The Paris Agree­ment talks about a “built-in flex­i­bil­ity” with re­gard to trans­parency frame­work to re­port progress on coun­tries’ cli­mate ac­tion ef­forts and emis­sions. The built-in flex­i­bil­ity has been un­der­stood in terms of dif­fer­en­ti­a­tion, es­pe­cially by de­vel­op­ing coun­tries. But de­vel­oped coun­tries have con­tested this and want par­ity of ef­forts.

In­dia used the is­sues of trans­parency mech­a­nism and global stock­take to press its long-stand­ing de­mand of eq­uity. The del­e­ga­tion ar­gued that eq­uity should be re­flected in the for­mu­la­tion of modal­i­ties, pro­ce­dures and guide­lines (mpgs) of the Paris Agree­ment. How­ever, de­spite the ap­par­ent deter­mi­na­tion, In­dia had no im­ple­ment­ing strat­egy on how eq­uity should be op­er­a­tionalised or re­flected in the im­ple­men­ta­tion of the Paris Agree­ment. Talks on these is­sues will con­tinue next year, when the coun­tries make their sub­mis­sions on mpgs.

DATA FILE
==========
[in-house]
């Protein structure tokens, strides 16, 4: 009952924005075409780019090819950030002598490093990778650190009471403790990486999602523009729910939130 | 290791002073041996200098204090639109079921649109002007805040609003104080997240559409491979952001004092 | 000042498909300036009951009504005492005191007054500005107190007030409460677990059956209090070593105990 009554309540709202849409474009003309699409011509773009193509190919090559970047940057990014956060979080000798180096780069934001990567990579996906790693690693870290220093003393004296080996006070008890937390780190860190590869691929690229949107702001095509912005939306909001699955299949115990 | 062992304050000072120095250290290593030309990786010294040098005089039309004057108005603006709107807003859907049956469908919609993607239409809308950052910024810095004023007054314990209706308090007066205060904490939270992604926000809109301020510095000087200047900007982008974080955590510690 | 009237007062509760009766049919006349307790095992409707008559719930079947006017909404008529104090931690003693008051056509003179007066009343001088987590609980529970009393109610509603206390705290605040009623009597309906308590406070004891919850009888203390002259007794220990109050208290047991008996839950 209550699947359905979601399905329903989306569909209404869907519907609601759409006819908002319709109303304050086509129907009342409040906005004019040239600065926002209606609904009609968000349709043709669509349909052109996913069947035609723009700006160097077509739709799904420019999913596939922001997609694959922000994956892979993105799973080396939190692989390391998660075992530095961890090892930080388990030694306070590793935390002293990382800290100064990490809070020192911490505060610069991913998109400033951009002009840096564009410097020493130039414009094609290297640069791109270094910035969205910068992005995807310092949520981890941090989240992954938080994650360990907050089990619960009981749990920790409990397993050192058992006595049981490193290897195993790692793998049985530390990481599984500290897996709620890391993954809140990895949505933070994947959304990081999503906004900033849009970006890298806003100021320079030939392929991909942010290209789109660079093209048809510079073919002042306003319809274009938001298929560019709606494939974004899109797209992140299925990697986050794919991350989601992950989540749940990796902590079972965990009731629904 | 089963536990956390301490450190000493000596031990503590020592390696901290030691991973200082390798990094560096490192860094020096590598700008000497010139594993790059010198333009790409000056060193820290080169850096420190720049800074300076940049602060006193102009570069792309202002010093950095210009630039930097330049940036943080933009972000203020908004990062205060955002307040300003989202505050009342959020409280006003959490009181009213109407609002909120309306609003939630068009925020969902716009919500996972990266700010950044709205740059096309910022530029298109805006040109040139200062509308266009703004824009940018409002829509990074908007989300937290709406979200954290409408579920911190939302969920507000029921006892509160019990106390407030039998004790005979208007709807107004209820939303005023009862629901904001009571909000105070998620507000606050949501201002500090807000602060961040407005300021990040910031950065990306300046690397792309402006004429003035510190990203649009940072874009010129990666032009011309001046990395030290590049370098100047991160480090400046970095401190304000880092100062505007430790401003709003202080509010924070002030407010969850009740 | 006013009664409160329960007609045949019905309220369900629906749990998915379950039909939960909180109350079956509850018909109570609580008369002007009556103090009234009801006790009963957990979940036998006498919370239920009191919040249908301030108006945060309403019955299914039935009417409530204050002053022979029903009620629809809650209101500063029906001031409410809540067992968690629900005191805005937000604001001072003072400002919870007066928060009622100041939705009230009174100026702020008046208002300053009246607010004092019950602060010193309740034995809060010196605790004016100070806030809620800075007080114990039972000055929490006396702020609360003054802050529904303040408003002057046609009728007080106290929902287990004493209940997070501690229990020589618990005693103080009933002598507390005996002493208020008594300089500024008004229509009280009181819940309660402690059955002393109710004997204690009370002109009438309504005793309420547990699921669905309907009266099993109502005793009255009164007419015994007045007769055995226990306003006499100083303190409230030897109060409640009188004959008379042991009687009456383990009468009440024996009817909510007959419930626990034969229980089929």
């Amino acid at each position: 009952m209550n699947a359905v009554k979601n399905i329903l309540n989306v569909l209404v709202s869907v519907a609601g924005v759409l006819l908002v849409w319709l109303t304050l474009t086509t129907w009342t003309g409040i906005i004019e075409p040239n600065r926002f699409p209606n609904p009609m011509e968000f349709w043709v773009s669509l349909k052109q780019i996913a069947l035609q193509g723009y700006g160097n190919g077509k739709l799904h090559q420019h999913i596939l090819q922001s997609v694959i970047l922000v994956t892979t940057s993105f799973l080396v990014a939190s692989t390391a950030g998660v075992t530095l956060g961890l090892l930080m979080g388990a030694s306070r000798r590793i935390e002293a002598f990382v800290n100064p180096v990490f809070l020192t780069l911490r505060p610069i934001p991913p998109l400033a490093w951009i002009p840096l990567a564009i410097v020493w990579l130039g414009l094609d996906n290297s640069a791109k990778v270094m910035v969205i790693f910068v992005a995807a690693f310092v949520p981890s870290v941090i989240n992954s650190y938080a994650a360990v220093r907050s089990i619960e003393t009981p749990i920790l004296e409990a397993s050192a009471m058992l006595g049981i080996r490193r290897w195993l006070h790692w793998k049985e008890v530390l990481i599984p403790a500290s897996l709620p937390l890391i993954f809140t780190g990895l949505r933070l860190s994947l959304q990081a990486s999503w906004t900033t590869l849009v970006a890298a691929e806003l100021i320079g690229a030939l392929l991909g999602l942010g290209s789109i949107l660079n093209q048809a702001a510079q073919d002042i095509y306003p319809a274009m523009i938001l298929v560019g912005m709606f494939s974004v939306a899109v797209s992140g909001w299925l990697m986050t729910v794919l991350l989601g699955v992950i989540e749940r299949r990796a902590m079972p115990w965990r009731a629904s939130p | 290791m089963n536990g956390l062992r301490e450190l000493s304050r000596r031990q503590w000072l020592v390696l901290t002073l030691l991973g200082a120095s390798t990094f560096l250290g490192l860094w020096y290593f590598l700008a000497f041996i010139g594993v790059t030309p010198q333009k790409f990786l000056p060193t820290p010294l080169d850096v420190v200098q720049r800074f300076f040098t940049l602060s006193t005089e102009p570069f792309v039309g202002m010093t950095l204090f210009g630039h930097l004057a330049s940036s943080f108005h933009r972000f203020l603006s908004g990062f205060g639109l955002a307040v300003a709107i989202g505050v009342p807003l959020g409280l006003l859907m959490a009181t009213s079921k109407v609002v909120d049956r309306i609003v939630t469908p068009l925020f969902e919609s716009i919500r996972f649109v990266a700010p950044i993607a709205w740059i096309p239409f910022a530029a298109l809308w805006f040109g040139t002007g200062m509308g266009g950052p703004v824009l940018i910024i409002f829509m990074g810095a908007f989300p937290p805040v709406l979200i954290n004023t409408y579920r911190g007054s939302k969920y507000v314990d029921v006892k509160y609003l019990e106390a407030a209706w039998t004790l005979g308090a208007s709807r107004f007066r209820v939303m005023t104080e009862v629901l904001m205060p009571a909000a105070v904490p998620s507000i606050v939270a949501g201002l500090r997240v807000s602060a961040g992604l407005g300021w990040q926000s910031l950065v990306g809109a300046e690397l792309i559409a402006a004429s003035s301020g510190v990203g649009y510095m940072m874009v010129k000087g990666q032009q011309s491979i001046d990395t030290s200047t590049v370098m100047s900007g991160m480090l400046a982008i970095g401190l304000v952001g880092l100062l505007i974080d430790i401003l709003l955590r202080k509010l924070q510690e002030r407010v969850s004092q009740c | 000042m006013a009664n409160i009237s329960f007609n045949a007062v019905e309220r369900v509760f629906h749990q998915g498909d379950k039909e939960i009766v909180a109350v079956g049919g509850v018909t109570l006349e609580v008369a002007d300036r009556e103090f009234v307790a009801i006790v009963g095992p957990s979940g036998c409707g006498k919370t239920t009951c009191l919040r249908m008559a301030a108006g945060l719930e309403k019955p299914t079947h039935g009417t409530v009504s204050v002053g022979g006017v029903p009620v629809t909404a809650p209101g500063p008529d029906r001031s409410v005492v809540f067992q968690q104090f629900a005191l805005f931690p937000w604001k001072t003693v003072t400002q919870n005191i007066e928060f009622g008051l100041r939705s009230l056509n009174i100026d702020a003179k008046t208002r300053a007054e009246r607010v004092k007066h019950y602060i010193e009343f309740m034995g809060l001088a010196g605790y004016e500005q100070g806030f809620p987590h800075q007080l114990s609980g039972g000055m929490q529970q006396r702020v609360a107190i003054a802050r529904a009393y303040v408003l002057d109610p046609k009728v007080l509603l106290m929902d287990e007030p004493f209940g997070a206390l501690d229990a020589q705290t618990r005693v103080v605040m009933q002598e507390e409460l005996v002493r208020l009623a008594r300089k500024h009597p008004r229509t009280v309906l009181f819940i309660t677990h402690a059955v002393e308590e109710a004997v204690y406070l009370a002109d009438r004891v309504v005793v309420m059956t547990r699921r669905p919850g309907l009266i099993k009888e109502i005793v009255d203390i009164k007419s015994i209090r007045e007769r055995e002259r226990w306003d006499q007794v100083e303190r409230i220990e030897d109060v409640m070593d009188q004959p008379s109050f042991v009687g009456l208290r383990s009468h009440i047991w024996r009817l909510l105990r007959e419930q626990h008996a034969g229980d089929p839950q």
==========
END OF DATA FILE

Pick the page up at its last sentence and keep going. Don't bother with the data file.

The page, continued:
Away from the ne­go­ti­a­tions, one of the catch­phrases that In­dia’s rep­re­sen­ta­tives re­peat­edly harped on was “sus­tain­able life­styles”. The phrase was even plas­tered across the ex­trav­a­gant In­dian Pav­il­ion. In­dia ar­gued that a sus­tain­able life­style was at the heart of In­dian cul­ture and tra­di­tion, and pointed out that rich coun­tries must curb their un­sus­tain­able con­sump­tion. Yet it failed to elab­o­rate or quan­tify what ex­actly it meant by sus­tain­able life­styles and con­sump­tion. In the ab­sence of such qual­i­fi­ca­tion of the phrase, the ar­gu­ment made for call­ing the In­dian life­style sus­tain­able could be dis­missed as a cir­cum­stance of the wide­spread poverty and re­source scarcity in the coun­try.